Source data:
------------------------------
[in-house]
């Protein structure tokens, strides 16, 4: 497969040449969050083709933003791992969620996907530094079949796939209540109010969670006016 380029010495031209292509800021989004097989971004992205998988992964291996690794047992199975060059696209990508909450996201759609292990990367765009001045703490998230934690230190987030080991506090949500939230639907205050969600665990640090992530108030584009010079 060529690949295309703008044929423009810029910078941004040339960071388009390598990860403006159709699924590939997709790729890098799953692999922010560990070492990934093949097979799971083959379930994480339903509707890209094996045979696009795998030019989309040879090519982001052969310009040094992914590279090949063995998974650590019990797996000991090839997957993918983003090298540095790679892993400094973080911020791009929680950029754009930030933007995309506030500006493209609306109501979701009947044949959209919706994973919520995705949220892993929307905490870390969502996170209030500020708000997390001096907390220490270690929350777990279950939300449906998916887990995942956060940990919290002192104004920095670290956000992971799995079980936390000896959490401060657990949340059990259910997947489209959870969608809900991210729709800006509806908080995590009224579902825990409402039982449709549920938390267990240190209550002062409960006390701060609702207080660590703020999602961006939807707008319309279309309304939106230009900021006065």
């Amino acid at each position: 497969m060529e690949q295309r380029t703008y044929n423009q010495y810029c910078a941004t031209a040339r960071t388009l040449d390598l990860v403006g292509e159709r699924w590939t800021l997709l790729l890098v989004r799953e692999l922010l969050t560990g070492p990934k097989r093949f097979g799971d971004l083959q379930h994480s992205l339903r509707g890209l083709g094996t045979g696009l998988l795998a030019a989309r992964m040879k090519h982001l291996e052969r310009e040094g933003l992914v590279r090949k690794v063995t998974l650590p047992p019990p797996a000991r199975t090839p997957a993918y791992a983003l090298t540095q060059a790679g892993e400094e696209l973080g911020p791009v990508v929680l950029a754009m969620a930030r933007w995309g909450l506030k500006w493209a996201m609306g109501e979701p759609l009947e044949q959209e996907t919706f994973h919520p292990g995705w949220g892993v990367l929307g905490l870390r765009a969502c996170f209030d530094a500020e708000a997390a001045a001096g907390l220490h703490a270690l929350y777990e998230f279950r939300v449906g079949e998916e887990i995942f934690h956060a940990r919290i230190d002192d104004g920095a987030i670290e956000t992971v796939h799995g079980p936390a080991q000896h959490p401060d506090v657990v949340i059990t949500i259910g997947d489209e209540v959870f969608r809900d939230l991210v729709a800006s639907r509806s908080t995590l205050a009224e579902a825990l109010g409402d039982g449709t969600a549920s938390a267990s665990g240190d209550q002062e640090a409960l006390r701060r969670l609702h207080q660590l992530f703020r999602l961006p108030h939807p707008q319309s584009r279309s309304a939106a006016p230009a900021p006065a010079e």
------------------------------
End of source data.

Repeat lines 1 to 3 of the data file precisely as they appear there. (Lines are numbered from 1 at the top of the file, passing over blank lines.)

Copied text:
[in-house]
């Protein structure tokens, strides 16, 4: 497969040449969050083709933003791992969620996907530094079949796939209540109010969670006016 380029010495031209292509800021989004097989971004992205998988992964291996690794047992199975060059696209990508909450996201759609292990990367765009001045703490998230934690230190987030080991506090949500939230639907205050969600665990640090992530108030584009010079 060529690949295309703008044929423009810029910078941004040339960071388009390598990860403006159709699924590939997709790729890098799953692999922010560990070492990934093949097979799971083959379930994480339903509707890209094996045979696009795998030019989309040879090519982001052969310009040094992914590279090949063995998974650590019990797996000991090839997957993918983003090298540095790679892993400094973080911020791009929680950029754009930030933007995309506030500006493209609306109501979701009947044949959209919706994973919520995705949220892993929307905490870390969502996170209030500020708000997390001096907390220490270690929350777990279950939300449906998916887990995942956060940990919290002192104004920095670290956000992971799995079980936390000896959490401060657990949340059990259910997947489209959870969608809900991210729709800006509806908080995590009224579902825990409402039982449709549920938390267990240190209550002062409960006390701060609702207080660590703020999602961006939807707008319309279309309304939106230009900021006065």
């Amino acid at each position: 497969m060529e690949q295309r380029t703008y044929n423009q010495y810029c910078a941004t031209a040339r960071t388009l040449d390598l990860v403006g292509e159709r699924w590939t800021l997709l790729l890098v989004r799953e692999l922010l969050t560990g070492p990934k097989r093949f097979g799971d971004l083959q379930h994480s992205l339903r509707g890209l083709g094996t045979g696009l998988l795998a030019a989309r992964m040879k090519h982001l291996e052969r310009e040094g933003l992914v590279r090949k690794v063995t998974l650590p047992p019990p797996a000991r199975t090839p997957a993918y791992a983003l090298t540095q060059a790679g892993e400094e696209l973080g911020p791009v990508v929680l950029a754009m969620a930030r933007w995309g909450l506030k500006w493209a996201m609306g109501e979701p759609l009947e044949q959209e996907t919706f994973h919520p292990g995705w949220g892993v990367l929307g905490l870390r765009a969502c996170f209030d530094a500020e708000a997390a001045a001096g907390l220490h703490a270690l929350y777990e998230f279950r939300v449906g079949e998916e887990i995942f934690h956060a940990r919290i230190d002192d104004g920095a987030i670290e956000t992971v796939h799995g079980p936390a080991q000896h959490p401060d506090v657990v949340i059990t949500i259910g997947d489209e209540v959870f969608r809900d939230l991210v729709a800006s639907r509806s908080t995590l205050a009224e579902a825990l109010g409402d039982g449709t969600a549920s938390a267990s665990g240190d209550q002062e640090a409960l006390r701060r969670l609702h207080q660590l992530f703020r999602l961006p108030h939807p707008q319309s584009r279309s309304a939106a006016p230009a900021p006065a010079e």